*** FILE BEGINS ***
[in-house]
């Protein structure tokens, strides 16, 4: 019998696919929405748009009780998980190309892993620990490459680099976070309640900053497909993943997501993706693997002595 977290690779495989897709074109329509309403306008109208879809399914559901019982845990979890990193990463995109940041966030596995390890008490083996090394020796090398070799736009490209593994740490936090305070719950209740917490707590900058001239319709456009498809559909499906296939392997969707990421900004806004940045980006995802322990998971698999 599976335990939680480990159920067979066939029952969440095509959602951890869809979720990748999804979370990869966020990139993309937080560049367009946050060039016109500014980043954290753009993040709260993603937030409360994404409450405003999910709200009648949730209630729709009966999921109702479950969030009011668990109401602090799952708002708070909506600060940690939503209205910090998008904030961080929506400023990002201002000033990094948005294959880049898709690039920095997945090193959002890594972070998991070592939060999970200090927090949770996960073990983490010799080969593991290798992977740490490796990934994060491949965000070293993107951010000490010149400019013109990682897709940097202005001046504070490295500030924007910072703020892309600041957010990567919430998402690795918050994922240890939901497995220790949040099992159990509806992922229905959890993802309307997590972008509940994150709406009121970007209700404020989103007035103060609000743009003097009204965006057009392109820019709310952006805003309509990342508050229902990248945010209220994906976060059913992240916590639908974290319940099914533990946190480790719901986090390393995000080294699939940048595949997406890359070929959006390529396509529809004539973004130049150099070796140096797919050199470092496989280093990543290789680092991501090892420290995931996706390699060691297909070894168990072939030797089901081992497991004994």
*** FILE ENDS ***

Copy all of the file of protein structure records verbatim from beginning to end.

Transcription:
[in-house]
């Protein structure tokens, strides 16, 4: 019998696919929405748009009780998980190309892993620990490459680099976070309640900053497909993943997501993706693997002595 977290690779495989897709074109329509309403306008109208879809399914559901019982845990979890990193990463995109940041966030596995390890008490083996090394020796090398070799736009490209593994740490936090305070719950209740917490707590900058001239319709456009498809559909499906296939392997969707990421900004806004940045980006995802322990998971698999 599976335990939680480990159920067979066939029952969440095509959602951890869809979720990748999804979370990869966020990139993309937080560049367009946050060039016109500014980043954290753009993040709260993603937030409360994404409450405003999910709200009648949730209630729709009966999921109702479950969030009011668990109401602090799952708002708070909506600060940690939503209205910090998008904030961080929506400023990002201002000033990094948005294959880049898709690039920095997945090193959002890594972070998991070592939060999970200090927090949770996960073990983490010799080969593991290798992977740490490796990934994060491949965000070293993107951010000490010149400019013109990682897709940097202005001046504070490295500030924007910072703020892309600041957010990567919430998402690795918050994922240890939901497995220790949040099992159990509806992922229905959890993802309307997590972008509940994150709406009121970007209700404020989103007035103060609000743009003097009204965006057009392109820019709310952006805003309509990342508050229902990248945010209220994906976060059913992240916590639908974290319940099914533990946190480790719901986090390393995000080294699939940048595949997406890359070929959006390529396509529809004539973004130049150099070796140096797919050199470092496989280093990543290789680092991501090892420290995931996706390699060691297909070894168990072939030797089901081992497991004994």